The Neoliberal Age?
Britain since the 1970s
Edited by Aled Davies, Ben Jackson, and Florence Sutcliffe-Braithwaite
Standard accounts of neoliberalism generally focus on the influence of political ideas in reshaping British politics. According to this narrative, neoliberalism was a right-wing ideology, peddled by political economists, think-tanks, and politicians from the 1930s onwards, which finally triumphed in the 1970s and 1980s. The Neoliberal Age? suggests this narrative is too simplistic.
Where the standard story sees neoliberalism as right-wing, this book points to some left-wing origins, too. Where the standard story emphasises the agency of think-tanks and politicians, this book shows that other actors from the corporate world were also highly significant. Where the standard story can suggest that neoliberalism transformed subjectivities and social lives, this book shows other forces which helped make Britain more individualistic in the late twentieth century.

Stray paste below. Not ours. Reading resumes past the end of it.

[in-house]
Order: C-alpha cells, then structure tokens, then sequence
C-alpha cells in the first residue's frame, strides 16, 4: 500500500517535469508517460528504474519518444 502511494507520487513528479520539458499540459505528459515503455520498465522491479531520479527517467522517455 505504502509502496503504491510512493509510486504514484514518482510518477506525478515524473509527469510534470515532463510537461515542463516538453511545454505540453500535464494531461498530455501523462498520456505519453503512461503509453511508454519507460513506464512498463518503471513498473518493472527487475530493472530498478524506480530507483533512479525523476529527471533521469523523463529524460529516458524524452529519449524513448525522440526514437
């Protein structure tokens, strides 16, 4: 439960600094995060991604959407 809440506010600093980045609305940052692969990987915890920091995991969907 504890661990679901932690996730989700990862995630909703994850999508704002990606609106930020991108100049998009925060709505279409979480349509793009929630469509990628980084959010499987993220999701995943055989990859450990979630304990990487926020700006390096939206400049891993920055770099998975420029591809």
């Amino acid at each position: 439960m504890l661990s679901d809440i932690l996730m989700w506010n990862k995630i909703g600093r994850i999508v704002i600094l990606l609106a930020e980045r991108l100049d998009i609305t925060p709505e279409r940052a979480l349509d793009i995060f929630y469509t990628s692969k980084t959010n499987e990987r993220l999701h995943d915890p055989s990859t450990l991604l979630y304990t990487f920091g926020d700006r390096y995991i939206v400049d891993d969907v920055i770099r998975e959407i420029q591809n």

The analysis thus takes neoliberalism seriously but also shows that it cannot be the only explanatory framework for understanding contemporary Britain, and that ‘neoliberal’ cannot be the only descriptor used to categorise Britain in the past 50 years. The book showcases cutting-edge research, making it useful to researchers and students, as well as to those interested in understanding the forces that have shaped our recent past.
Ben Jackson is Associate Professor of Modern History at Oxford University.
Florence Sutcliffe-Braithwaite, Aled Davies and Ben Jackson
Camilla Schofield, Florence Sutcliffe-Braithwaite, Rob Waters
Format: Open Access PDF
3 B&W illustrations
Copyright: © 2021
Publication: December 01, 2021